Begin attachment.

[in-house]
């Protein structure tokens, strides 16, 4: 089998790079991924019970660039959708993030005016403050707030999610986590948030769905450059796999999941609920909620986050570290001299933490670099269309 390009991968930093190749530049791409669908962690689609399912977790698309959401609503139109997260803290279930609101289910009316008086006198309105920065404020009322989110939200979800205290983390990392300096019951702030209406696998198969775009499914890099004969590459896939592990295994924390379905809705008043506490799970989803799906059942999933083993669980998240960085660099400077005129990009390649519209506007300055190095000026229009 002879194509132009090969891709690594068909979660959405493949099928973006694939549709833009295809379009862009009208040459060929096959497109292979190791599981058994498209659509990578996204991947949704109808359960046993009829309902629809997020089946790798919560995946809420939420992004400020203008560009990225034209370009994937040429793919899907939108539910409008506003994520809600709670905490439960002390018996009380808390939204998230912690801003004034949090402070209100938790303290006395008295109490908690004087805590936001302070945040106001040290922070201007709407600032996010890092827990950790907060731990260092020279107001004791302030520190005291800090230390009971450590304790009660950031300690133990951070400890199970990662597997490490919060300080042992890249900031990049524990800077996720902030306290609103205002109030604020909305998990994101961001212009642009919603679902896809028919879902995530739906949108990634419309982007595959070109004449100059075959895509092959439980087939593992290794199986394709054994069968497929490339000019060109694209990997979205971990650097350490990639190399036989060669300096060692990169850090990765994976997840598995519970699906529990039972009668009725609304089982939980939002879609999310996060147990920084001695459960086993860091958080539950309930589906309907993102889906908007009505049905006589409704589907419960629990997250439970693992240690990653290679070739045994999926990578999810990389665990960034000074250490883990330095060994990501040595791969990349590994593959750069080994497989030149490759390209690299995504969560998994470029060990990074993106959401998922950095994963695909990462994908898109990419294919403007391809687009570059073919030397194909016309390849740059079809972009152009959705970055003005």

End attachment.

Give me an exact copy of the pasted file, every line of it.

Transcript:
[in-house]
């Protein structure tokens, strides 16, 4: 089998790079991924019970660039959708993030005016403050707030999610986590948030769905450059796999999941609920909620986050570290001299933490670099269309 390009991968930093190749530049791409669908962690689609399912977790698309959401609503139109997260803290279930609101289910009316008086006198309105920065404020009322989110939200979800205290983390990392300096019951702030209406696998198969775009499914890099004969590459896939592990295994924390379905809705008043506490799970989803799906059942999933083993669980998240960085660099400077005129990009390649519209506007300055190095000026229009 002879194509132009090969891709690594068909979660959405493949099928973006694939549709833009295809379009862009009208040459060929096959497109292979190791599981058994498209659509990578996204991947949704109808359960046993009829309902629809997020089946790798919560995946809420939420992004400020203008560009990225034209370009994937040429793919899907939108539910409008506003994520809600709670905490439960002390018996009380808390939204998230912690801003004034949090402070209100938790303290006395008295109490908690004087805590936001302070945040106001040290922070201007709407600032996010890092827990950790907060731990260092020279107001004791302030520190005291800090230390009971450590304790009660950031300690133990951070400890199970990662597997490490919060300080042992890249900031990049524990800077996720902030306290609103205002109030604020909305998990994101961001212009642009919603679902896809028919879902995530739906949108990634419309982007595959070109004449100059075959895509092959439980087939593992290794199986394709054994069968497929490339000019060109694209990997979205971990650097350490990639190399036989060669300096060692990169850090990765994976997840598995519970699906529990039972009668009725609304089982939980939002879609999310996060147990920084001695459960086993860091958080539950309930589906309907993102889906908007009505049905006589409704589907419960629990997250439970693992240690990653290679070739045994999926990578999810990389665990960034000074250490883990330095060994990501040595791969990349590994593959750069080994497989030149490759390209690299995504969560998994470029060990990074993106959401998922950095994963695909990462994908898109990419294919403007391809687009570059073919030397194909016309390849740059079809972009152009959705970055003005």